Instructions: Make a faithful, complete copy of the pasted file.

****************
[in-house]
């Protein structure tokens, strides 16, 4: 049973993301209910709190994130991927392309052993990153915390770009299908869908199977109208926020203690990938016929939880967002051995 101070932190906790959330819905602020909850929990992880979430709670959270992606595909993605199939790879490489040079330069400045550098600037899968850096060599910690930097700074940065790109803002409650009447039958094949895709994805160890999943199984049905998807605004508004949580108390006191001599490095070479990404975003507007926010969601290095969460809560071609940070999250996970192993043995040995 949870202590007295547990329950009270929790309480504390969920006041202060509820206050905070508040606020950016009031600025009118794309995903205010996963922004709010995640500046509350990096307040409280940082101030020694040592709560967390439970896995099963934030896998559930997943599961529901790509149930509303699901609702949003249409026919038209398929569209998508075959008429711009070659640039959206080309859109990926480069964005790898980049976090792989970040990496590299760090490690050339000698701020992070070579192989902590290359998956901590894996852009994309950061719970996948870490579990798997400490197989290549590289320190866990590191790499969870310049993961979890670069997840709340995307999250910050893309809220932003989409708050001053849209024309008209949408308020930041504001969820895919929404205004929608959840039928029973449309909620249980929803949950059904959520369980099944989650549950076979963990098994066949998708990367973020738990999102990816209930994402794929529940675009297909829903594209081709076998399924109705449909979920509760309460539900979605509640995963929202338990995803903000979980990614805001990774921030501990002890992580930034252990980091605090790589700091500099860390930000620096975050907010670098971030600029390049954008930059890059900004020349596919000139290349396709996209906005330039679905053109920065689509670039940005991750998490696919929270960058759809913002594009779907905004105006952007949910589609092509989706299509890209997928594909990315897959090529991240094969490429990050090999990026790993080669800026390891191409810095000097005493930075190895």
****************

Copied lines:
[in-house]
């Protein structure tokens, strides 16, 4: 049973993301209910709190994130991927392309052993990153915390770009299908869908199977109208926020203690990938016929939880967002051995 101070932190906790959330819905602020909850929990992880979430709670959270992606595909993605199939790879490489040079330069400045550098600037899968850096060599910690930097700074940065790109803002409650009447039958094949895709994805160890999943199984049905998807605004508004949580108390006191001599490095070479990404975003507007926010969601290095969460809560071609940070999250996970192993043995040995 949870202590007295547990329950009270929790309480504390969920006041202060509820206050905070508040606020950016009031600025009118794309995903205010996963922004709010995640500046509350990096307040409280940082101030020694040592709560967390439970896995099963934030896998559930997943599961529901790509149930509303699901609702949003249409026919038209398929569209998508075959008429711009070659640039959206080309859109990926480069964005790898980049976090792989970040990496590299760090490690050339000698701020992070070579192989902590290359998956901590894996852009994309950061719970996948870490579990798997400490197989290549590289320190866990590191790499969870310049993961979890670069997840709340995307999250910050893309809220932003989409708050001053849209024309008209949408308020930041504001969820895919929404205004929608959840039928029973449309909620249980929803949950059904959520369980099944989650549950076979963990098994066949998708990367973020738990999102990816209930994402794929529940675009297909829903594209081709076998399924109705449909979920509760309460539900979605509640995963929202338990995803903000979980990614805001990774921030501990002890992580930034252990980091605090790589700091500099860390930000620096975050907010670098971030600029390049954008930059890059900004020349596919000139290349396709996209906005330039679905053109920065689509670039940005991750998490696919929270960058759809913002594009779907905004105006952007949910589609092509989706299509890209997928594909990315897959090529991240094969490429990050090999990026790993080669800026390891191409810095000097005493930075190895």